Tuesday, January 11, 2011

What to do with Persimmons

Yes, more persimmons.

Green salad with with persimmons, mandarins, apples, and pomegranate 

I know.  We just had a post about persimmons.  Some people love them, some people hate them.  I used to fall into that last category.  Now that I am older (slightly), wiser (hopefully), and have developed a much broader range of taste (really, I think my taste buds reproduced or something), I've come to accept them.  There's no way I would say I love persimmons, but I've definitely developed an appreciation for them, especially now that I've discovered how versatile they can be.

Our fuyu persimmon tree

We only have a fuyu persimmon tree, so this post avoids the hachiyas, used in most baking recipes such as in the persimmon cookies of our previous post.  It's a good thing our dogs love persimmons, because the tree bears more fruit than we could ever use.  Still, I have been trying to find as many recipes as I can that involve fuyus.  Here are five of my discoveries:

Sammy chowing on a fuyu

Beamer would like 10 more

1)  If you want to do something really simple, but still delicious, peel a fuyu, slice it up and saute it for a few minutes with maybe half a tablespoon of butter and and some cinnamon.  Oh my gosh, it's so easy and so good and it makes the kitchen smell amazing.  My dad claims that this recipe was his invention.

Persimmons sauteed with cinnamon
2)  Put them in your oatmeal!  I have an unusual obsession with oats and have tried many various combinations.  Sauteed persimmons cooked into some old fashioned oatmeal with cinnamon and brown sugar is pretty tasty.

Persimmons cooked into oatmeal!

3)  Bake them!  Hollow out a fuyu, chop up the insides and mix in some brown sugar and cinnamon before throwing it all back into the persimmon body.  If you have some walnuts on hand, they would also make a great addition.  Bake the persimmon for about 30-40 minutes in a 350 degree oven.  Then eat it with a spoon.  

Baked persimmon with brown sugar and cinnamon

4) Make a salad.  I didn't actually do this myself but Dylan did and it looked delicious.  Throw in some pomegranate seeds and mandarins if you want some more seasonal additions.  Plus, it'll be even prettier.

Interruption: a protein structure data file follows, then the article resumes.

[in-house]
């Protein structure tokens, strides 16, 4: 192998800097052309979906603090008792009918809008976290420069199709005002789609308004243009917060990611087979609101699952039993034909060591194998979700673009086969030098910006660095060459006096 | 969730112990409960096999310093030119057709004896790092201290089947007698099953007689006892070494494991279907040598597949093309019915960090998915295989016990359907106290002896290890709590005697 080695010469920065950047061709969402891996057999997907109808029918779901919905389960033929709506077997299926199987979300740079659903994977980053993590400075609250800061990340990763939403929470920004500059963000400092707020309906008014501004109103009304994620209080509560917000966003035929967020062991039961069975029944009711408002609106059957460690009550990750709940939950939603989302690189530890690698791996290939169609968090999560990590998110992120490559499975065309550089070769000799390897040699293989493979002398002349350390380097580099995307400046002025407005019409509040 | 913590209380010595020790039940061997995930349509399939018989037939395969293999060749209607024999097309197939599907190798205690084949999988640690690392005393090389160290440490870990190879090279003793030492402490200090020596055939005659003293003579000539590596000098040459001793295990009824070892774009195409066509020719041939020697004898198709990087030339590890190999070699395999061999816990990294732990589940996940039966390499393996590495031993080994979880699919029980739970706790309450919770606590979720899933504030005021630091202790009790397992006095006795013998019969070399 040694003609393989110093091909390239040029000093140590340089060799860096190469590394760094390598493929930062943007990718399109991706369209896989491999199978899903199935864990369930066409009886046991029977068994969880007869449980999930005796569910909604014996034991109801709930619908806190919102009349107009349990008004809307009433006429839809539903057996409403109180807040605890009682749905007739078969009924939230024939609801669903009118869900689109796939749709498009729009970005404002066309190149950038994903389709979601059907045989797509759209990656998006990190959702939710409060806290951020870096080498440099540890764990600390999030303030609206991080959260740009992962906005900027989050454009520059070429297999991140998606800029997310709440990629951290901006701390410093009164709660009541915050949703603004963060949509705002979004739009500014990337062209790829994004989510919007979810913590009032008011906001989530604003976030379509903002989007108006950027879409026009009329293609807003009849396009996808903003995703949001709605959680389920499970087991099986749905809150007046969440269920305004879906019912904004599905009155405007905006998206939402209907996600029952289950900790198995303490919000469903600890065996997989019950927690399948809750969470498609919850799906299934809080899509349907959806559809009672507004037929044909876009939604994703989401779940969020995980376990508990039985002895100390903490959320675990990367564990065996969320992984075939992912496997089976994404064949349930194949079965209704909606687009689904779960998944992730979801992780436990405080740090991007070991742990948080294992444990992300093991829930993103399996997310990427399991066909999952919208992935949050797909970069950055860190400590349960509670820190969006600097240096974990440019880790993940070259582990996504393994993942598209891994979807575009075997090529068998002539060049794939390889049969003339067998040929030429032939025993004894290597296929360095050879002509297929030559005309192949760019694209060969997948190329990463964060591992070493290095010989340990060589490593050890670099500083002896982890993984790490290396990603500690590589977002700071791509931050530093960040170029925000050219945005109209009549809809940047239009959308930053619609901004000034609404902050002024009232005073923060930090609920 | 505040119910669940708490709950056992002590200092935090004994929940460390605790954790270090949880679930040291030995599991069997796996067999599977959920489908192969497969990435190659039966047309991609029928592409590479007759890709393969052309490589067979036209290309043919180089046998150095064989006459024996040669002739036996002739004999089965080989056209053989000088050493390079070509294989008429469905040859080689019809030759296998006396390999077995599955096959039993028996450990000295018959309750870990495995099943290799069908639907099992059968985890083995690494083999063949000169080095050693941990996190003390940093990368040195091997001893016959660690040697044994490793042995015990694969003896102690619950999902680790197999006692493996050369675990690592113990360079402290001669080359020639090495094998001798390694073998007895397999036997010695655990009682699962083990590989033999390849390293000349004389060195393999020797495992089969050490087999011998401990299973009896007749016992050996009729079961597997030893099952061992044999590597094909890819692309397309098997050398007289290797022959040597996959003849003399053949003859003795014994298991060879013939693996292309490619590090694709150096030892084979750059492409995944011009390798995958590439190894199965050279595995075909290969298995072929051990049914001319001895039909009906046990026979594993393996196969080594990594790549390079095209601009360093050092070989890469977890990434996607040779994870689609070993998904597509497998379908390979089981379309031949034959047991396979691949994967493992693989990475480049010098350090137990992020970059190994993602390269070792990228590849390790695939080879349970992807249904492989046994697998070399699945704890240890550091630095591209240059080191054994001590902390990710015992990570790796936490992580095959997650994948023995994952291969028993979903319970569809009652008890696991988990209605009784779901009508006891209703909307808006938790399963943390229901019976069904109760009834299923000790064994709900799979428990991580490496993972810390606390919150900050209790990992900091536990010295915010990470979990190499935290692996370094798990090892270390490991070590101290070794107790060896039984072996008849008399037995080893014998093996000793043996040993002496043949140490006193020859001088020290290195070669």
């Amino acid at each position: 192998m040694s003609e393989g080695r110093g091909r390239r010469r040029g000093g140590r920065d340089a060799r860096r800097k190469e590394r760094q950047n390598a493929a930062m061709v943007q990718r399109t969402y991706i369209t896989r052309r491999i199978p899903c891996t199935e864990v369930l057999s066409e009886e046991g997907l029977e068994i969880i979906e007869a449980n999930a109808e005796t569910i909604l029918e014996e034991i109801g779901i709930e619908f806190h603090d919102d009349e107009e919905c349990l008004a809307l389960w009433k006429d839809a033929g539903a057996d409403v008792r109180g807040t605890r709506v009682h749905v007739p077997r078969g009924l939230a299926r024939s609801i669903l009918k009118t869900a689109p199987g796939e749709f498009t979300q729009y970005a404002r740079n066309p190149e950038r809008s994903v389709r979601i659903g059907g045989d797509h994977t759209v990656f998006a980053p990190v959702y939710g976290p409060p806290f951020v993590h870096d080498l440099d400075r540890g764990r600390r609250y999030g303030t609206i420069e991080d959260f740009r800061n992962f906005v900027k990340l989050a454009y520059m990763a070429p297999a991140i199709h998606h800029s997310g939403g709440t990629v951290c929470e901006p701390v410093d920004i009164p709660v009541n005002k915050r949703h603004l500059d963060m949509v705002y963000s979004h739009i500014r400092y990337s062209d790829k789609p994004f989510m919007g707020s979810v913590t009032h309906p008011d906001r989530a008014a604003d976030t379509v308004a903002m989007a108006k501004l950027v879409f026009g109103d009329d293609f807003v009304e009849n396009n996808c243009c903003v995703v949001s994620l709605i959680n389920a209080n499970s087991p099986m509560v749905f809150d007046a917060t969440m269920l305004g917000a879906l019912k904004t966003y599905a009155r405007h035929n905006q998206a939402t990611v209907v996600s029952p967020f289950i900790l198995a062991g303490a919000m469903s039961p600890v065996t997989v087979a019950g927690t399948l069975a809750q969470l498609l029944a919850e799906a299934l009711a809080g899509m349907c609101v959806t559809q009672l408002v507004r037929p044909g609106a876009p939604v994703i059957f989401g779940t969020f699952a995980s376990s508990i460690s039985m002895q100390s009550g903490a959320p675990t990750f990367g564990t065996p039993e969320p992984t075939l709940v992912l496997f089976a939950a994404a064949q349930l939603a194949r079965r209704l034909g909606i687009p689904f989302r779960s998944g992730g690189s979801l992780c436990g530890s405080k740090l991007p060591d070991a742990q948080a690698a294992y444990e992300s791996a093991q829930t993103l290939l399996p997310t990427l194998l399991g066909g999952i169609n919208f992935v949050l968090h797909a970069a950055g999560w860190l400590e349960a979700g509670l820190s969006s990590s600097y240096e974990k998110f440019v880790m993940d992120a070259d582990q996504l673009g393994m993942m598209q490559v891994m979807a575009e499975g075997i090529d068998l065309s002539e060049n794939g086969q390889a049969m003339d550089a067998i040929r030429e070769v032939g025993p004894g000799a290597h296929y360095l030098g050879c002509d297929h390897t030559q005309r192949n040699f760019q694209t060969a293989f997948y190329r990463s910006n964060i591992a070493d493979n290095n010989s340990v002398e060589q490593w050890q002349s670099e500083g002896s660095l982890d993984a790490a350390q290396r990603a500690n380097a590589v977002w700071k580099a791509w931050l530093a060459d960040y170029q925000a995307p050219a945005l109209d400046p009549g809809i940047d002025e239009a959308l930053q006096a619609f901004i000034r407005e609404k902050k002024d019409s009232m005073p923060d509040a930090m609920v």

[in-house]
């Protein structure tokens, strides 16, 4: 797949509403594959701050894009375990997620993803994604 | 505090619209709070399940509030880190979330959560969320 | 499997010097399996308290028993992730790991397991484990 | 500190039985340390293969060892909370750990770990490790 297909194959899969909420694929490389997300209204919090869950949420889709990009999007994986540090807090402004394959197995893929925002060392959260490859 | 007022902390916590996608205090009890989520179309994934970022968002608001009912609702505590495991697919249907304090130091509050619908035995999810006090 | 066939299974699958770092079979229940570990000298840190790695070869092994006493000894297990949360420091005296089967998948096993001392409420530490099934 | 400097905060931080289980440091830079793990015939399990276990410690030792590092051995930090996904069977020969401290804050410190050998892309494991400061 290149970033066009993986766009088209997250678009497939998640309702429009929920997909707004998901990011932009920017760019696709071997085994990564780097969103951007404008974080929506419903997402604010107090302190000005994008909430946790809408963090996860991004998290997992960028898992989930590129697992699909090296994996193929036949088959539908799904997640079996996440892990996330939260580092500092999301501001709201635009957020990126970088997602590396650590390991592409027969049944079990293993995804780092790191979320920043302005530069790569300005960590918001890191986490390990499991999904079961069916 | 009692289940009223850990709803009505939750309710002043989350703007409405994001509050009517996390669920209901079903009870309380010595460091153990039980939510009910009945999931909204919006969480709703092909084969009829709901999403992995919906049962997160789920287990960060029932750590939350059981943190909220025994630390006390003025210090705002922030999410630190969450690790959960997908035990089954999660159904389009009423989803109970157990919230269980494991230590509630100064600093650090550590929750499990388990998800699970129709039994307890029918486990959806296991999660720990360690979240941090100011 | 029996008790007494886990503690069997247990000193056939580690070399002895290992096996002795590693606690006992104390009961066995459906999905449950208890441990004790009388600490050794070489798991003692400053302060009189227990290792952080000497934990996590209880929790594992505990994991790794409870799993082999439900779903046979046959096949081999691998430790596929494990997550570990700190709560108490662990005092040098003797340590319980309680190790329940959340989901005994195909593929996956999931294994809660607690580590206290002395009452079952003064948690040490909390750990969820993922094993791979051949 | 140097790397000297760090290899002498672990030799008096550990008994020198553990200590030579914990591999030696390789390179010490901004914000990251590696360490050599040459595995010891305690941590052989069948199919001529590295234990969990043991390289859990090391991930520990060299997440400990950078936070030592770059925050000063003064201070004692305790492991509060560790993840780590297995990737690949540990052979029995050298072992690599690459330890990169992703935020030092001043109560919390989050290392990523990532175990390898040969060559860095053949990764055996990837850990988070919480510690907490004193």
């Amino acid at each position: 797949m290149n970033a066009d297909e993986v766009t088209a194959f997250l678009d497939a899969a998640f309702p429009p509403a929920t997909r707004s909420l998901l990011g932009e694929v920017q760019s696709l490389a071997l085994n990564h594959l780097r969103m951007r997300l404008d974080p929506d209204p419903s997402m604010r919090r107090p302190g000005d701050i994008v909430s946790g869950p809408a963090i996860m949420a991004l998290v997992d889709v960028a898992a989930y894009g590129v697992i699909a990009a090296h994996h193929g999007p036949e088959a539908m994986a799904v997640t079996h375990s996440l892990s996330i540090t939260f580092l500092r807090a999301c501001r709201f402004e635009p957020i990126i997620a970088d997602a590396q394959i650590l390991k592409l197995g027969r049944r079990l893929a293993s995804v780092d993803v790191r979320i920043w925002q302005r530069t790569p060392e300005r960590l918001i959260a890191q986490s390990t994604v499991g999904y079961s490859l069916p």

5) Okay, finally, the recipe I've used the most.  Persimmon bread!  I've baked this too many times to count over break because not only is it a great way to get rid of some fuyus, but it's also healthy and delicious.  
I adapted the recipe from the blog, Cooking Books, and change it up a little each time I make it.

Persimmon bread
1 1/2 cups whole wheat flour
1/2 cup sugar
2 teaspoons baking powder
1 teaspoon baking soda
1 teaspoon cinnamon 
optional: 1/2 teaspoon ground ginger
1/2 teaspoon salt
other additions: walnuts, raisins, dried cranberries, you name it
3 mashed persimmons (2 if they're enormous)
1 cup plain, nonfat yogurt
1 egg
2 tablespoons oil (or butter)
1 teaspoon vanilla
Combine the wet ingredients in a bowl (everything after and including the persimmons on the above list).  Combine the dry ingredients (but not the additions, like walnuts).  Pour the wet ingredients into the dry ingredients and mix, but don't over mix.  Then add walnuts, raisins, etc.. in amounts to your preference.  I probably typically use about a half cup of chopped walnuts and a quarter cup each of raisins or cranberries, but I don't actually ever measure.  You can really add whatever you want though. Experiment! It's more fun.
Pour the mixture into a greased bread pan (9x5 should work) and bake at 350 for about 45-50 minutes.  It's going to be a pretty moist bread so don't be surprised if it doesn't seem done.  You can cover the bread with some tin foil near the end and bake it a few more minutes if you really don't think it's done.
Let it cool a little, slice, and eat!  It's great for breakfast or just a snack.

Fuyu persimmon bread!